“It was the best of times, it was the worst of times.”
—Charles Dickens, A Tale of Two Cities
I’m sure the above quote is appearing online everywhere. This is only due to the fact that the COVID-19 virus has made this saying especially relevant. I’ll use it anyway.
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As did many others around the world, on the first night of Passover, our family celebrated our first online Seder. The 5 PM EST login time on Zoom had been agreed upon earlier in the day and everyone showed up promptly, except Lily. Where could she be? As the minutes ticked by, I began to worry that Henry and Otto, sitting so nicely at the table, were going to lose patience and get antsy. In a coordinated effort, I began texting her while David tried calling. No response. Then, Ben, with his own inimitable way of thinking, got the bright idea to check her Instagram. Sure enough! Turning his phone to display the evidence, there was Lily singing and strumming a new song uploaded just a few seconds before. Moments later, she beamed in on our screen. There was a momentary pause as we all had a look at each other. Four little windows: Max and Megan with the grandkids, Ben in LA, Lily in Brooklyn and Sam, Dave and me and I thought to myself, “These are the good times.”
* * *
“These are the good times.” My mother-in-law, Beverly Seeger, was always quick to make this statement, especially during extremely trying times. In the midst of dire circumstances, there might be a golden moment—maybe something endearing or funny had just happened, a little ray of sunshine glimmering through, maybe we had stopped to laugh for a split second—and then Bev would say it.
I’ll admit that at first, I found it annoying. Groaning inwardly, I would think to myself, “Yeah, right. Sure.” Over time, as life went on, her message began to sink in—no matter how terrible things are, beauty, love, and hope still surround us. Time is fleeting, be present. All we have to do is to be open to recognizing these moments and fully appreciate them. The pronouncement, “These are the good times” was always followed by, “Remember these words. You’ll think of me when you do.”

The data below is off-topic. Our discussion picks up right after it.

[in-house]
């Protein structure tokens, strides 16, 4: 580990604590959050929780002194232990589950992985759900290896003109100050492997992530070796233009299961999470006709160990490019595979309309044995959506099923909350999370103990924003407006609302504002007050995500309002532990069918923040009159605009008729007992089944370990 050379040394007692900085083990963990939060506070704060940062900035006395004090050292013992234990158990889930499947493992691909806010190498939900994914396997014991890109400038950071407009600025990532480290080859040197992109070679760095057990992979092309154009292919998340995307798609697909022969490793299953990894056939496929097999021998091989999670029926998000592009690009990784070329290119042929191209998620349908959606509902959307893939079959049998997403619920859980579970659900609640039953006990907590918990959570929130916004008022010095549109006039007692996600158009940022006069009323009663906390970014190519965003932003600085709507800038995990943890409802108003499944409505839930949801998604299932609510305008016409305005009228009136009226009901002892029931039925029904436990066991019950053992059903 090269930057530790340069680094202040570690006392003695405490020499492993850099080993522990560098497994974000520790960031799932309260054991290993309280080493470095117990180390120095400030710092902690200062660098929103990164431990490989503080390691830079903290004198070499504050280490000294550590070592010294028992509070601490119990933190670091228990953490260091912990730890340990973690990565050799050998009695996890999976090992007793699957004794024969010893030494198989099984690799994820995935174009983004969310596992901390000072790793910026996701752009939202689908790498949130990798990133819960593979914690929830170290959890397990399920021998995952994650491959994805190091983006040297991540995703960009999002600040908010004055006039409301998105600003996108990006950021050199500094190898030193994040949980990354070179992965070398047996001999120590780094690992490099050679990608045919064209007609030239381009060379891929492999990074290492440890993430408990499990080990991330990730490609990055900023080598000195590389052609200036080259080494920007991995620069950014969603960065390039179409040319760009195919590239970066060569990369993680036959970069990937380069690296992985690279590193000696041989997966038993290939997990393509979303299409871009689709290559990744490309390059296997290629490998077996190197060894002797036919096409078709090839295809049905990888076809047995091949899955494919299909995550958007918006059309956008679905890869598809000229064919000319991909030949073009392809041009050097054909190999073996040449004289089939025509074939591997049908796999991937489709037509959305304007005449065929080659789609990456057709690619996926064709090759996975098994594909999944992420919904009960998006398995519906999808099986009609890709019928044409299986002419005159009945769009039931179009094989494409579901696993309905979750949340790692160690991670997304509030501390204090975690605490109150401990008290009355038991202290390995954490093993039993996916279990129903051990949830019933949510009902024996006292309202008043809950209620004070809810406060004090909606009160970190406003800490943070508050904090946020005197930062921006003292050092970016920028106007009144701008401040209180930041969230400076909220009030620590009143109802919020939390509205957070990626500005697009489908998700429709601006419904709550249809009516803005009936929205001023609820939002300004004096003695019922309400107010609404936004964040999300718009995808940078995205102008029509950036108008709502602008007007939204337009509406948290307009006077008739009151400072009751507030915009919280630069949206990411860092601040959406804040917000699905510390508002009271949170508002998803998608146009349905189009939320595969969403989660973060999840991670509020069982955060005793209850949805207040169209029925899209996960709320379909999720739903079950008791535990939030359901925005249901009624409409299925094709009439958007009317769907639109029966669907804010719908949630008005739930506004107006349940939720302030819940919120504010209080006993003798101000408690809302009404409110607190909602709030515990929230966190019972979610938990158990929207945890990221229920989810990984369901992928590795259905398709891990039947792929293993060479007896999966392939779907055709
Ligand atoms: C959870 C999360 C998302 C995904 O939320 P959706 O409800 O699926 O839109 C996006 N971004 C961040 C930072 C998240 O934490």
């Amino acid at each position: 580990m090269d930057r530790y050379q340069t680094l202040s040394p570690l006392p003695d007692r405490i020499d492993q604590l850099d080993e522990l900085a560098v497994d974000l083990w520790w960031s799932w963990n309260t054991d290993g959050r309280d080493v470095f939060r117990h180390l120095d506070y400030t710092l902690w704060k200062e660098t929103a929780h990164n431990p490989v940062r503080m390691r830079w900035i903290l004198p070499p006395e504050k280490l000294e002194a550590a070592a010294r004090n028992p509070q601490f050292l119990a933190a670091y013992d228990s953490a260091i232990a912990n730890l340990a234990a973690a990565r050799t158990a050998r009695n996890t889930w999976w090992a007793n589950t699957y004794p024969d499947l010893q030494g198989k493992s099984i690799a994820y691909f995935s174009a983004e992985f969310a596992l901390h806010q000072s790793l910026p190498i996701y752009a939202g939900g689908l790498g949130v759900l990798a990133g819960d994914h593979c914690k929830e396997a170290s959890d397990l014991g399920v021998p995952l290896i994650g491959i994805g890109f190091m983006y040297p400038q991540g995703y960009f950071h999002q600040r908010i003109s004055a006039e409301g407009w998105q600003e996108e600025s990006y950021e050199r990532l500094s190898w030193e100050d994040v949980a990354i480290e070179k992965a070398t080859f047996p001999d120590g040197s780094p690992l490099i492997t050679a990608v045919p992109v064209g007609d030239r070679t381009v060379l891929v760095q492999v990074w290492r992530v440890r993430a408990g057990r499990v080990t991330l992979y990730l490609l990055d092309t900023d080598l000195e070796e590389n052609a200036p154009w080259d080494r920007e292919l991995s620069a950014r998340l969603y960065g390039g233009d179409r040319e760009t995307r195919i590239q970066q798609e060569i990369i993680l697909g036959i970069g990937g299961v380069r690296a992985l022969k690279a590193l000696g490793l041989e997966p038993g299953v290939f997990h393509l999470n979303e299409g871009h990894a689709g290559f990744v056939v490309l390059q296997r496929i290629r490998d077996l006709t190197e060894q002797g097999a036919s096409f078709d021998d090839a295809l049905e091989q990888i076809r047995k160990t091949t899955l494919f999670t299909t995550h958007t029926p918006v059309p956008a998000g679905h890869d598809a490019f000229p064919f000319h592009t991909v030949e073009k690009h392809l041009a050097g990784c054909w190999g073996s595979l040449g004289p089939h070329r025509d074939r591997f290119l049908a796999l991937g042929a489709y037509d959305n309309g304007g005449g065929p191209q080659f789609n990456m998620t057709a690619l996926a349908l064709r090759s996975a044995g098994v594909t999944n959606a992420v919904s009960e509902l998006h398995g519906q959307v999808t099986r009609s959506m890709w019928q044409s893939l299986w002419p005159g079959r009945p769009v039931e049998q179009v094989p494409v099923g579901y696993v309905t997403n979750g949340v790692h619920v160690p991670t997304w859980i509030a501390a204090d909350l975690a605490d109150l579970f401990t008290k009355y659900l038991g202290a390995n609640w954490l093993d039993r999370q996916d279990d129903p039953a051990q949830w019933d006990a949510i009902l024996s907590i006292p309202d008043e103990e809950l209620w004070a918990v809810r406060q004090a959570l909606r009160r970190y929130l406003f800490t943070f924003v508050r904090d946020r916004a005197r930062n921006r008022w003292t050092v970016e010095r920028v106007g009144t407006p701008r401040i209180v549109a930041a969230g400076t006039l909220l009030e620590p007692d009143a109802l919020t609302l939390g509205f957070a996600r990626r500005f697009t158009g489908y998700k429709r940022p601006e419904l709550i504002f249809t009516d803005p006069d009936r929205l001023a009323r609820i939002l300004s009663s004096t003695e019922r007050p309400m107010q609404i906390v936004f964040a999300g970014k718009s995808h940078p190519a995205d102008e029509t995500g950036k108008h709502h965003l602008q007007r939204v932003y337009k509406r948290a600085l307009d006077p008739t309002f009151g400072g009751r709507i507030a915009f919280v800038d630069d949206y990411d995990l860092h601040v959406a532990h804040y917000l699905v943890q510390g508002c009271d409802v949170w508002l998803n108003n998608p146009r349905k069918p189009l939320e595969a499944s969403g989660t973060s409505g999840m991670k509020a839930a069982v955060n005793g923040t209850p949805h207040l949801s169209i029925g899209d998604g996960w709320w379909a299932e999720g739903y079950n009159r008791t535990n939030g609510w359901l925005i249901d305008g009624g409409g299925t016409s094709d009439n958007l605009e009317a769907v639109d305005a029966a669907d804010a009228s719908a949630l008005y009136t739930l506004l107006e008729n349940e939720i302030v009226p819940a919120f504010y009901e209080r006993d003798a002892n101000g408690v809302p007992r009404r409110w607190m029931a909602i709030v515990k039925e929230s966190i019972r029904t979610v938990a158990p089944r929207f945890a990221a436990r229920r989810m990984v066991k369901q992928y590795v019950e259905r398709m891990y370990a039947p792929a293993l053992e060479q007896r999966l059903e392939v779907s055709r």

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In the midst of this bizarre, frustrating and sorrowful world-wide situation, looking back on the holiday we just celebrated, one Passover especially comes to mind. At the time, my dad was wheelchair-bound and very ill. Despite the somber circumstances and with great reservations on my part, we went ahead and held one of the biggest seders we had ever had, 38 people in all. David, ever the Grand Master of Ceremony, greatly enjoys an audience and has always had a habit of running long seders. Almost everyone always seems to have fun and that night was no exception. It was getting late and we were more than halfway through the second part of the service, but my mother had had enough. Oblivious of my Dad’s quiet protests—he didn’t want to leave just yet so as not to be rude—my mother unceremoniously steered him and herself around the table and out the door.
It felt to me as though the energy of the room left with them and I was immediately saddened by the thought that this might well be my Dad’s last Spring with us. A feeling of exhaustion completely overtook me. Sitting miserably across the table from Beverly, my mother-in-law sensed my mood and would have none of it. Despite her own recent health issues, she leaped up from her chair, grabbed her dinner napkin and twirled it dramatically over her head, urging me and everyone else to get up and dance. In minutes, everyone was up, prancing around the table and singing songs. In spite of my gloom, I had to smile and even laugh, although I am sorry to say that, I did not rally forth and join them, despite the nagging sense that I might forever regret it. One thing for certain was, that year was one of the worst times of my life, but I also remember that it had beautiful happy moments, as well.
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While gazing into the four windows of our Online Family Seder in that golden moment in unimaginable times, I could still picture Grandma Bev impishly snapping her napkin. She was indeed right. "These are the Good Times." Yes, Bev, we remember you.